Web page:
The Life of a Tweet
Tweets have rapidly become a mainstay in most forms of entertainment. From sports broadcasts showing athletes’ tweets to news channels like CNN implementing live tweets from viewers, Twitter has been infused into society to the point where even technological illiterates know what it is. The primary form of content on Twitter is tweets — 140 characters at most. But what is the life-span of these concise messages? Let’s travel with a tweet in real-time to find out:
The first step in a tweet’s journey comes from a Twitter user’s brain, onto their keyboard and into the Twitter-sphere. Once they click ‘Tweet’, the message is there for the world to see, along with any hashtags or links they choose to include.
Five to 30 Minutes Later
For the next 30 minutes or so, the tweet will be very visible to Twitter users who follow the account from which the tweet was submitted. Unless one is following thousands of accounts, most tweets on their home page will have been submitted less than 30 minutes ago. The tweet is still visible at this point, but views will drop significantly shortly.
One Hour Later
A tweet that is an hour old is one-fourth as likely to be viewed compared to when it was first published. An hour-old tweet likely requires users to scroll down on their home page, past other tweets that may be just as engaging. Twitter users who only follow 100 or so users will likely still see the tweet without scrolling down at this mark, but active Twitter users will no longer view it on their front page.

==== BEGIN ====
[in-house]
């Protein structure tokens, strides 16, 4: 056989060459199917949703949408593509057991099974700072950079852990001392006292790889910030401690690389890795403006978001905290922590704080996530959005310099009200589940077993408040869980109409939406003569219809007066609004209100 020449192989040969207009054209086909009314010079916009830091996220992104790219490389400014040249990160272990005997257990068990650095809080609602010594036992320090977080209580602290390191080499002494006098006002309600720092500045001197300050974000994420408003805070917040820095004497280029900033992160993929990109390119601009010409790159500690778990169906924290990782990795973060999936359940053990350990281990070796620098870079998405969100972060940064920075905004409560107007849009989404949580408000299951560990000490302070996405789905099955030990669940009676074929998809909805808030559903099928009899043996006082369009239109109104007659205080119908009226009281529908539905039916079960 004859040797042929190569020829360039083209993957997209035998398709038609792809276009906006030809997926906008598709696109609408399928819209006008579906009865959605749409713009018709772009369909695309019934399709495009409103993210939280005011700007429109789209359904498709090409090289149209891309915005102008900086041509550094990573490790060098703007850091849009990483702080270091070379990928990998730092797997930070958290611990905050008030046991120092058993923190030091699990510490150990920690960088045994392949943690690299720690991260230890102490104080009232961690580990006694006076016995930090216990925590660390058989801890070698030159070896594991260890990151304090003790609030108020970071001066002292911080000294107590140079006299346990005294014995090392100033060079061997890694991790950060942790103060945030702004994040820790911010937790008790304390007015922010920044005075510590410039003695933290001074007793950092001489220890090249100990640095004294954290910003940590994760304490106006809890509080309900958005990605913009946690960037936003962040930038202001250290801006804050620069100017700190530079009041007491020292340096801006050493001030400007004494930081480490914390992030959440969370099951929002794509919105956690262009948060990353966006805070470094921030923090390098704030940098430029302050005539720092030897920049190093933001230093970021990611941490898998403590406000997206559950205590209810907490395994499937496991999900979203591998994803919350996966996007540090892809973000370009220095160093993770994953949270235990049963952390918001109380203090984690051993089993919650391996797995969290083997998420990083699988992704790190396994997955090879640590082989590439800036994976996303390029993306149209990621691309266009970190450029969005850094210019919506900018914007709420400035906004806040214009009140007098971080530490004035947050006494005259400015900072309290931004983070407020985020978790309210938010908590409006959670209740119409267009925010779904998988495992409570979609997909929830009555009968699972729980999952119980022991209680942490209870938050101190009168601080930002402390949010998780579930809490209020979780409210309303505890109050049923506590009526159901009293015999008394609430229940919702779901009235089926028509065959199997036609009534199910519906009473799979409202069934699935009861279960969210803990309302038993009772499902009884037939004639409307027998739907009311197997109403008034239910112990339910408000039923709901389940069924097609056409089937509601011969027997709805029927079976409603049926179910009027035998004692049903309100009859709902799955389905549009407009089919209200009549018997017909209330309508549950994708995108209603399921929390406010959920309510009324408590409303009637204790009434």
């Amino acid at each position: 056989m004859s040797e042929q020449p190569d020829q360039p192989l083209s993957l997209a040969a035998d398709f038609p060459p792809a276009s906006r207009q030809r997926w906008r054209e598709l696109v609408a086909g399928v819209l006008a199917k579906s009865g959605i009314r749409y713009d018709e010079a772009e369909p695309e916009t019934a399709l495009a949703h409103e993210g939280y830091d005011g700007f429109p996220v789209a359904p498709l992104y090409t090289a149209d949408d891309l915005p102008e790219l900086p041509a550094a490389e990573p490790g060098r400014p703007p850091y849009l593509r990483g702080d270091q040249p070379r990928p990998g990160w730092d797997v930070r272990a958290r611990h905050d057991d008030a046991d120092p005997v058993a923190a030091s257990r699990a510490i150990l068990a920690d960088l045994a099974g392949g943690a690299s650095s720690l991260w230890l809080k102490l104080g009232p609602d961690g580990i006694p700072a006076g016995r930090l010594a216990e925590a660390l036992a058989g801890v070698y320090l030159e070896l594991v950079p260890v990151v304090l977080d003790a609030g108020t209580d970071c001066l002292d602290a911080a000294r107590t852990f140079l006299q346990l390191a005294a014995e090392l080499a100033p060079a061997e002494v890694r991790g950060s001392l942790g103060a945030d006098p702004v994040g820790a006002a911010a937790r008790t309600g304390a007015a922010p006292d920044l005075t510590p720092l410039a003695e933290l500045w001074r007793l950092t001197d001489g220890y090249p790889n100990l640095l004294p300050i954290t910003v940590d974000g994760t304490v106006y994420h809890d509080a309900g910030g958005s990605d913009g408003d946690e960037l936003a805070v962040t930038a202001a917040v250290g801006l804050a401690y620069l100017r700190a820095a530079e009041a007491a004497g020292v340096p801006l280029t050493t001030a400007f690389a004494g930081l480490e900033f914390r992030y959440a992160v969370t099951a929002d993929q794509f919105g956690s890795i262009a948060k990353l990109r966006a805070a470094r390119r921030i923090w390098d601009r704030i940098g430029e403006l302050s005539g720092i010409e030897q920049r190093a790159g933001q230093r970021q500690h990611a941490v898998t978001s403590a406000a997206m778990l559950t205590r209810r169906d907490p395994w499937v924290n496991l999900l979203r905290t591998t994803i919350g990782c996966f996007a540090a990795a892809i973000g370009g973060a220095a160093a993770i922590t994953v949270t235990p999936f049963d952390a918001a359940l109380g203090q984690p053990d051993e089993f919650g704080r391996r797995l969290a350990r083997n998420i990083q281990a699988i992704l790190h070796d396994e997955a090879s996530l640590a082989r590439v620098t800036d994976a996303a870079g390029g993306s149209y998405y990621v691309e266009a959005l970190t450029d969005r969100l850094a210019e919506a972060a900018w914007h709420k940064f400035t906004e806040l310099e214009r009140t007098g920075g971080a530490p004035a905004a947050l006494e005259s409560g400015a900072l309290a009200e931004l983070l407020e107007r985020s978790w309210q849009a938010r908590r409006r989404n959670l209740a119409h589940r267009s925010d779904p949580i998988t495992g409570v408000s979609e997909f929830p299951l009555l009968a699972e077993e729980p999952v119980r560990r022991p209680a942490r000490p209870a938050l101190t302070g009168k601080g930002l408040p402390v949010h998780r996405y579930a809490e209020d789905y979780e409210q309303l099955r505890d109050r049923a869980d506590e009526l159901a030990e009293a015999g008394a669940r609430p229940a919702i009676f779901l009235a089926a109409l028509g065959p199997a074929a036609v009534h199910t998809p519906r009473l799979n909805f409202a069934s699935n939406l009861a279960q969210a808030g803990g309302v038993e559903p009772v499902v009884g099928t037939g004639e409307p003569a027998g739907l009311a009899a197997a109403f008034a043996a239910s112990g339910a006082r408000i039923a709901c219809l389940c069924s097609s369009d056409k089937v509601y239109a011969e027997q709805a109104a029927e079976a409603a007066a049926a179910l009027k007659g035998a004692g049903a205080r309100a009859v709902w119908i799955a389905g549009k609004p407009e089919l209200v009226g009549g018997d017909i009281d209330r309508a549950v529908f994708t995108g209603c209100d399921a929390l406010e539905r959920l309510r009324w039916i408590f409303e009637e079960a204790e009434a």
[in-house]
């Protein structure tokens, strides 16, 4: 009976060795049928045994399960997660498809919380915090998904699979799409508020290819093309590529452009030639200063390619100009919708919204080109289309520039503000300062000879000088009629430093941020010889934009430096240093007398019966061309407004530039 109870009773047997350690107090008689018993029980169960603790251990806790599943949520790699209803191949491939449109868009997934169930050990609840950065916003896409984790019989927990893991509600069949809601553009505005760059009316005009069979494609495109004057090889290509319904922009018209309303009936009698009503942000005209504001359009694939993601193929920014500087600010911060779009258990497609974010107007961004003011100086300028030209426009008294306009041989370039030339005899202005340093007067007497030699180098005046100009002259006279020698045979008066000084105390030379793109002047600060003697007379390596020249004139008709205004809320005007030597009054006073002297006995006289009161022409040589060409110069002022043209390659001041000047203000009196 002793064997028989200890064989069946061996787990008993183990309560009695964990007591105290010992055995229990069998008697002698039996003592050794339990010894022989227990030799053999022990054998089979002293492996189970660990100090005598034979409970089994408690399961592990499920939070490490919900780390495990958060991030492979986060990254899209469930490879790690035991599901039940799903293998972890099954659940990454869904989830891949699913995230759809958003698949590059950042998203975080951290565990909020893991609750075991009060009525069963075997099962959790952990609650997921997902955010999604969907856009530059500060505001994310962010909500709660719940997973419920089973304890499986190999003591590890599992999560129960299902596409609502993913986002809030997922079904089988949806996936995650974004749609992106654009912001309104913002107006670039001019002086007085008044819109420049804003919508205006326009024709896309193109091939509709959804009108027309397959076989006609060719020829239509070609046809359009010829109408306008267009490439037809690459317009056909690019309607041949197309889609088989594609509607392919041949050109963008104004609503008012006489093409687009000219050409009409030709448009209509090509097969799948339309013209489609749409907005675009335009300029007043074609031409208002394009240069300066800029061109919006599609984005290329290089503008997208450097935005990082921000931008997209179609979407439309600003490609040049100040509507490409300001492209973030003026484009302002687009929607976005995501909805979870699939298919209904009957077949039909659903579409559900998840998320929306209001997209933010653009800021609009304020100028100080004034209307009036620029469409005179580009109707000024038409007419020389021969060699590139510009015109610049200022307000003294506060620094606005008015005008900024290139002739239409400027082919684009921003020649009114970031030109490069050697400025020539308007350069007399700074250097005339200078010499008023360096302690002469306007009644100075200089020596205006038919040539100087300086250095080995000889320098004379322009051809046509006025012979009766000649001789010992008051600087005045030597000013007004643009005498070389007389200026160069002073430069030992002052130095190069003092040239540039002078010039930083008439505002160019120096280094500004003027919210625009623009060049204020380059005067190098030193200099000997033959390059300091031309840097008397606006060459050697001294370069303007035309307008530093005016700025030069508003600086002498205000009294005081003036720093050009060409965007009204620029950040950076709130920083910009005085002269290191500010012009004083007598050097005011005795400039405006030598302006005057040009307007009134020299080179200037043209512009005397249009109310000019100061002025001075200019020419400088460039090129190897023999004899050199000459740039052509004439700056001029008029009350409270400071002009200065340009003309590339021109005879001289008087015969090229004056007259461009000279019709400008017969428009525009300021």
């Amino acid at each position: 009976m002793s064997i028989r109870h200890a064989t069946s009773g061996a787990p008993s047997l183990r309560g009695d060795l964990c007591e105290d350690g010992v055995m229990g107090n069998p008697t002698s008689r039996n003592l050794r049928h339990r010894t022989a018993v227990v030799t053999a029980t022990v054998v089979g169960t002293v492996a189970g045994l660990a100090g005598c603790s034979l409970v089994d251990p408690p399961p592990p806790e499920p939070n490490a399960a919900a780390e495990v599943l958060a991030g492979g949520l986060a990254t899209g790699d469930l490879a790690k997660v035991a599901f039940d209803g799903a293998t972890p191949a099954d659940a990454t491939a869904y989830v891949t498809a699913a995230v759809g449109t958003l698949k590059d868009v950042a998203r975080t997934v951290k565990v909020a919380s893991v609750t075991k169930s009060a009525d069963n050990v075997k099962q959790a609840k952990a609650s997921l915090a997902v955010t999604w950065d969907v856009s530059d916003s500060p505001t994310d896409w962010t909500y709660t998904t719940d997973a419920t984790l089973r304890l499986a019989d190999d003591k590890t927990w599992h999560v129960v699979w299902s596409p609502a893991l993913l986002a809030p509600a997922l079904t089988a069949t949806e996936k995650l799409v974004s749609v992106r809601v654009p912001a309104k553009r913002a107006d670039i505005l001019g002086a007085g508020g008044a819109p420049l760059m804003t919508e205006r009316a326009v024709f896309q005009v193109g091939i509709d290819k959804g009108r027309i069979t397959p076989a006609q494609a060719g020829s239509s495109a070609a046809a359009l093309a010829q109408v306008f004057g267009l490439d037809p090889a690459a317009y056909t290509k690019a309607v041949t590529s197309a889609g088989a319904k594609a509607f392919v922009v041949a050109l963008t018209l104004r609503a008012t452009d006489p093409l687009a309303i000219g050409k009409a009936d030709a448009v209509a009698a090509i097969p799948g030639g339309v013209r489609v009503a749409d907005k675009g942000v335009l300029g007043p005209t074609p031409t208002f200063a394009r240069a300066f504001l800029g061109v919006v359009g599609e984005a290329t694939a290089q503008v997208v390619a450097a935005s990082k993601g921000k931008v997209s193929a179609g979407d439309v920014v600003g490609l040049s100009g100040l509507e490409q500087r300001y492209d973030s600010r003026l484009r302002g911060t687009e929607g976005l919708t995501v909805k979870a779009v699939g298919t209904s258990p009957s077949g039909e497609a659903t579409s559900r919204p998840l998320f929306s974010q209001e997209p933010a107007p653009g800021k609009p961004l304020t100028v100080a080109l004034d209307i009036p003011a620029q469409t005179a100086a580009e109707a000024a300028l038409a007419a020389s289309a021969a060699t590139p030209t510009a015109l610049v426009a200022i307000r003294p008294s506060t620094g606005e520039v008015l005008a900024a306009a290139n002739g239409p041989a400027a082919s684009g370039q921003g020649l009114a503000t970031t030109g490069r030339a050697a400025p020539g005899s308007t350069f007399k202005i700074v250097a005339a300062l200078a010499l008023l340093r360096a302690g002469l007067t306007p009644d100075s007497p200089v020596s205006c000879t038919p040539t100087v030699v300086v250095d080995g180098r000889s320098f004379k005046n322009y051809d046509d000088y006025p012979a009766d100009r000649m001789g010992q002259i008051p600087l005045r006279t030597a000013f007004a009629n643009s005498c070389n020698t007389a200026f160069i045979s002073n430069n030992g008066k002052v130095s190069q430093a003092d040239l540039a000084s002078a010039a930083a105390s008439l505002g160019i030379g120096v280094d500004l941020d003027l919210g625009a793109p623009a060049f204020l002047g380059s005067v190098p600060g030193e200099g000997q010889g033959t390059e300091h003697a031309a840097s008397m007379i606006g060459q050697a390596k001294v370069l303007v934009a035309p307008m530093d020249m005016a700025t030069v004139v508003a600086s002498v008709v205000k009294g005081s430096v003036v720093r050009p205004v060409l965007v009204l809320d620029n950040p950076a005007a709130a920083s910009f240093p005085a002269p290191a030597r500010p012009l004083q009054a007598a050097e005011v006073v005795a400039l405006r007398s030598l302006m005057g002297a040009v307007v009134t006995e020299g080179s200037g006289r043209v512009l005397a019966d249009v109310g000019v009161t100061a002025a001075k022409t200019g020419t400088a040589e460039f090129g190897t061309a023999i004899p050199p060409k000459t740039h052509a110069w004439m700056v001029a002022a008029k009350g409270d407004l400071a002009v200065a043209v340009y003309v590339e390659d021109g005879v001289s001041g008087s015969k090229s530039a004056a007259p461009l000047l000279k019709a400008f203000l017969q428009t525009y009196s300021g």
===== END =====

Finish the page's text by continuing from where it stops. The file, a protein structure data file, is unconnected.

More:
Six Hours Later
At this point, your tweet is almost invisible for active Twitter users. Casual users will still see the tweet on their front page, perhaps only having to scroll down once or twice, but additional user engagement (re-tweets or favorites) will be hard to come by. Even if you’re a car dealership that tweets about an incredible discount on mustang parts, it may be overlooked by many users if the other Twitter accounts they follow are active that day. Hopefully, a user accustomed to quickly scrolling through their Twitter feed will take notice of a particular word or phrase that catches their eye.
One Day Later
Your tweet is largely invisible on user home pages at this point. Most future engagement will be users visiting your Twitter page directly, or those searching for relevant keywords via Twitter’s search function. If the tweet was published on a weekend, when Twitter is less active, then there is still a chance for feed-based user engagement. But if it’s a weekday, forget about it unless scrolling down is one’s favorite pastime.
Two Days Later
Much like a day earlier, but with the amount of engagement even sparser, your tweet after two days is likely a forgotten relic. Users may find this tweet upon visiting your individual feed, just to check your frequency, but if you are tweeting actively throughout the day then even this scenario is unlikely. Twitter users generally do not like to scroll down their own feed, much less the feed of others. At this point, followers are looking forward to your next tweet; your old tweets are pretty much history.
The life of a tweet is an interesting one, with the amount of views or engagement one receives being relative to how fresh it is. The fresher a tweet, the more reactions it will get. The difference between a 30-minute-old tweet and one that is six-hours old is interestingly dramatic. Twitter isn’t going anywhere anytime soon, so it’s prudent to recognize the typical lifespan of a tweet. After all, Twitter is being used in various types of media and even in the classroom.